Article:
How Beer Saved the World: Did John Snow Know Something?

Drinking beer is often frowned upon by health-conscious nitwits. Little do these
condescending fools realise that the noble pursuit of drinking beer has saved millions
of lives.

During the 19th century, Europe was racked with Cholera. The disease caused
hundreds of thousands of deaths, affecting individuals from all walks of life. The
leading theory at the time was that cholera was transmitted through certain gasses
coming from sewers and swamps. No one knew how to prevent nor treat the
disease and big cities like London where in a constant state of panic.

It was during these turbulent times that a young physician named Dr John Snow
moved to London and began practising medicine. Snow soon realized the extent of
the cholera outbreak and felt torn by the fact that he could do nothing for his sick
patients. Snow believed that the perceptions of how cholera was spread where
incorrect.

To prove his case Snow began keeping records of all the cholera-related deaths in a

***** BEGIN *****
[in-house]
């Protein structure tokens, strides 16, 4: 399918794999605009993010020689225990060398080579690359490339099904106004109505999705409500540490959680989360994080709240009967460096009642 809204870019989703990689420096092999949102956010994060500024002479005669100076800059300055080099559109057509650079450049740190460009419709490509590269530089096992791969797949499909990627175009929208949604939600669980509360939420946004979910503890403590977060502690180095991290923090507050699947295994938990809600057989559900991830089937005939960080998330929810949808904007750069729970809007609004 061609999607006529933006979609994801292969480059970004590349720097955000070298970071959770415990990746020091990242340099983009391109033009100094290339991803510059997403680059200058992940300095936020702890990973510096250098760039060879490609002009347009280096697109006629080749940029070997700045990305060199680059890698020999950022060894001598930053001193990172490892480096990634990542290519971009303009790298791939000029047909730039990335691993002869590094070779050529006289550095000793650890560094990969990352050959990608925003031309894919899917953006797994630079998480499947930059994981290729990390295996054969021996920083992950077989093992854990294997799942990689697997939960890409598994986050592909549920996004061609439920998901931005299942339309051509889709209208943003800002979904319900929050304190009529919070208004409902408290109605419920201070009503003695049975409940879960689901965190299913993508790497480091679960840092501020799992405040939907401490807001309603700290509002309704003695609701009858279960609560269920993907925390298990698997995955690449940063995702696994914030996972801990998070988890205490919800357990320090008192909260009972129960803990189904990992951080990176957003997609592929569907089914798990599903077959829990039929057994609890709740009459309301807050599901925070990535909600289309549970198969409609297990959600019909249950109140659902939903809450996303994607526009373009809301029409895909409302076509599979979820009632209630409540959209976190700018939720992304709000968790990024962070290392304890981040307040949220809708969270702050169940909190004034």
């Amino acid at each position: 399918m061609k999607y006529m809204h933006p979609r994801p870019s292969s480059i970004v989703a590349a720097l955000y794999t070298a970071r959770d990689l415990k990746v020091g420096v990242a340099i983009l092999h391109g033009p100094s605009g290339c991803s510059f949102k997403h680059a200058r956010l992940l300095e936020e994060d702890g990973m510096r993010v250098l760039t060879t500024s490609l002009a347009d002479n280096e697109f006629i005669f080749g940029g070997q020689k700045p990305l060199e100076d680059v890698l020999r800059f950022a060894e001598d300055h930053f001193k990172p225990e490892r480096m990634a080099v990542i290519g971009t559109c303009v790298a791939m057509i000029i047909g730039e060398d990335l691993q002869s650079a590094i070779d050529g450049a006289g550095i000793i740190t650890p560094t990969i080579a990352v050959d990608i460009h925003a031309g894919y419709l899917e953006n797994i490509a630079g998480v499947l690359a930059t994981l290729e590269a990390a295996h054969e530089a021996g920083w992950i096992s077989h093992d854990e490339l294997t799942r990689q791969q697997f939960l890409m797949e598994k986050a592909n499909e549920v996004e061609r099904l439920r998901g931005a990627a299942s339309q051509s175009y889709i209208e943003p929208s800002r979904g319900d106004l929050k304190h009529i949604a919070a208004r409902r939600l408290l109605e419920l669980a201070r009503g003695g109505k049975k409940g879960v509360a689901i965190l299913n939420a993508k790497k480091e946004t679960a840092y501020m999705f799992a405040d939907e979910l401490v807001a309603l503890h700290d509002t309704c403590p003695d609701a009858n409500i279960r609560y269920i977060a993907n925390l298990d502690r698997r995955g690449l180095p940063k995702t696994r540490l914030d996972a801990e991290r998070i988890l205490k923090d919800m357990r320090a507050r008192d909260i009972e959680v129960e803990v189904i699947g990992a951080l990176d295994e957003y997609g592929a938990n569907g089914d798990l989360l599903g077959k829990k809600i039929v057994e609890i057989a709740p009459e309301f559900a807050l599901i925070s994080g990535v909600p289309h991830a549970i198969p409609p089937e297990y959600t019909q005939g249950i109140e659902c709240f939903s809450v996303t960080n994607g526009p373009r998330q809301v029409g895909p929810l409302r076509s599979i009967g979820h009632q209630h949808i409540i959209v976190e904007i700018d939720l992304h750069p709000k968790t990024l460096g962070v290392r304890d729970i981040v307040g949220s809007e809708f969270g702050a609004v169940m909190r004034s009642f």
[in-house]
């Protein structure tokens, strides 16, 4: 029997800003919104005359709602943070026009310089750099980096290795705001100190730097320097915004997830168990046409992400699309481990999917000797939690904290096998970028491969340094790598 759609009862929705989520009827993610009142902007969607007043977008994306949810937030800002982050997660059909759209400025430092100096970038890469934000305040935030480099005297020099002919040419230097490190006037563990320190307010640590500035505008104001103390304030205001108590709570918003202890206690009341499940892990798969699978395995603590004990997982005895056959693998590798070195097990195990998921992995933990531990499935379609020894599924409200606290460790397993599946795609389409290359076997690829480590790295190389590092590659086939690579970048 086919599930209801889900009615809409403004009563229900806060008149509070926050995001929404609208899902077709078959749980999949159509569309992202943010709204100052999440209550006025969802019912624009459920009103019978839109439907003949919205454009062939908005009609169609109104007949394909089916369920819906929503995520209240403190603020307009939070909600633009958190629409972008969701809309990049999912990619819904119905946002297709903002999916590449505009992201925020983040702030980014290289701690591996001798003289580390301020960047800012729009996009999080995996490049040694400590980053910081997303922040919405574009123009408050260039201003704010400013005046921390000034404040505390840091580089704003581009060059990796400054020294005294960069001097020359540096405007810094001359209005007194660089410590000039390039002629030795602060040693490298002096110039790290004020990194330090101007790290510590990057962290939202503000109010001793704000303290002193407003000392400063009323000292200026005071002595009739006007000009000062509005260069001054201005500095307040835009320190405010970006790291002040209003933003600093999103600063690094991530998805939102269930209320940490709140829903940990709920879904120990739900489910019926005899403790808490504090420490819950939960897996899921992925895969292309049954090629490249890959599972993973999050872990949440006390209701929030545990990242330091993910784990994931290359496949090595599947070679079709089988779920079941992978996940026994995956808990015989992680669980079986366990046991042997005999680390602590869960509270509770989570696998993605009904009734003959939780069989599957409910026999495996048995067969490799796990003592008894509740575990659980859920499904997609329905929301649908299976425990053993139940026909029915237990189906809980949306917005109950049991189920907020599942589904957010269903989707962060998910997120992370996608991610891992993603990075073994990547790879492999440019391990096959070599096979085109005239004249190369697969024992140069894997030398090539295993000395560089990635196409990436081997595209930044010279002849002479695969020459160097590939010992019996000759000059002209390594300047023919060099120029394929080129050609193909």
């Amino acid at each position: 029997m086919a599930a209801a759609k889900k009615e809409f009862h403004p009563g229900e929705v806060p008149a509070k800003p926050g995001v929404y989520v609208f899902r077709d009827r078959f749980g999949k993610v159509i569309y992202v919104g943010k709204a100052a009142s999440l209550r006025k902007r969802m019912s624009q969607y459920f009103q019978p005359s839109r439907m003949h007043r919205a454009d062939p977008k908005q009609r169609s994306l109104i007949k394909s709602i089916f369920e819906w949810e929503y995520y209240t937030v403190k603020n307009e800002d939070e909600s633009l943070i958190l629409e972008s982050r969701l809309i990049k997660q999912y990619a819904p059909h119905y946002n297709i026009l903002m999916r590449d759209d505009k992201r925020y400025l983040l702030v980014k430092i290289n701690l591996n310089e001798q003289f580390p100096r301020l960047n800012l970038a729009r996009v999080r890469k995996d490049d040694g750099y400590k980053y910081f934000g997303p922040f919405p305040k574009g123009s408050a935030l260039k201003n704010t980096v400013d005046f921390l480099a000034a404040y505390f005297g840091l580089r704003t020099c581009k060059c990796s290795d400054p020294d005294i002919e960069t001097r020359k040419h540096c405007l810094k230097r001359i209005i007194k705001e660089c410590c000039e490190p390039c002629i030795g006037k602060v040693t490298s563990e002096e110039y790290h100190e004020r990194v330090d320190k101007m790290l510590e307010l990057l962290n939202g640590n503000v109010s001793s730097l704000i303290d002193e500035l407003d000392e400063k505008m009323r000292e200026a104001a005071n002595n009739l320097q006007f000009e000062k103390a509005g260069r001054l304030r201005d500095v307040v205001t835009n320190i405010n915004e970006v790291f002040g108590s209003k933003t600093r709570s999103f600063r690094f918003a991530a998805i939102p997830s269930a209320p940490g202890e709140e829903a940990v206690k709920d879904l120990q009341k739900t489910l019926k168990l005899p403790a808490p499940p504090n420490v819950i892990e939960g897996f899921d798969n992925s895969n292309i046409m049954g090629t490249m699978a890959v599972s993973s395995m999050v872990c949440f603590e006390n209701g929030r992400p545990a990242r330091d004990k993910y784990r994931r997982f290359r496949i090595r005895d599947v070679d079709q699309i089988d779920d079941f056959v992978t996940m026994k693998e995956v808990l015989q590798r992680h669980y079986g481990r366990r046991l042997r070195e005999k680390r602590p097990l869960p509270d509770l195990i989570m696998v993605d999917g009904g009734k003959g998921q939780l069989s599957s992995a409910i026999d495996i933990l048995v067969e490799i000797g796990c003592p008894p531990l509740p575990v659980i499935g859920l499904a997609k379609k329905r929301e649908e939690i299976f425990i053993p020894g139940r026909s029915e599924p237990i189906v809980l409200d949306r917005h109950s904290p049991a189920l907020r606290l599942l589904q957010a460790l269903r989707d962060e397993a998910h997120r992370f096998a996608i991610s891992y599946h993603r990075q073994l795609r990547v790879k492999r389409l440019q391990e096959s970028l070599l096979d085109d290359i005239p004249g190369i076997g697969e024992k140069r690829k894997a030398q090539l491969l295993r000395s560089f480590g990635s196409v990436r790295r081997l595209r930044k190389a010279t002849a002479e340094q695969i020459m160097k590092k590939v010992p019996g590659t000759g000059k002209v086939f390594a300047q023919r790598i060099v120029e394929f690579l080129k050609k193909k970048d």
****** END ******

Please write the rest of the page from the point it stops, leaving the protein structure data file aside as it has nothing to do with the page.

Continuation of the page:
highly populated suburb in London. Snow’s map was dotted full of marks, each mark
representing a cholera mortality, with a very high concentration around the local
plumbing station where water often leaked into the street. However, one spot on
Snow’s map was devoid of marks. This safe haven was the site of the local brewery.
Snow soon realized that the employees at the brewery only drank beer which led him
to the conclusion that cholera was spread through infected water.

To prove his theory Snow decided to live in one of London’s most cholera-stricken
areas, during which he only drank beer. Snow’s theory soon became fact and this
lead to massive reforms in how cities viewed hygiene particularly with regards to
sewerage treatment. This reform made the cholera epidemic a thing of the past and
saved millions of lives.

So next time someone judges you for drinking a few too many be sure to politely
inform them that you are merely paying homage to Dr Snow for saving millions of lives.

Written by: Janlouis Strydom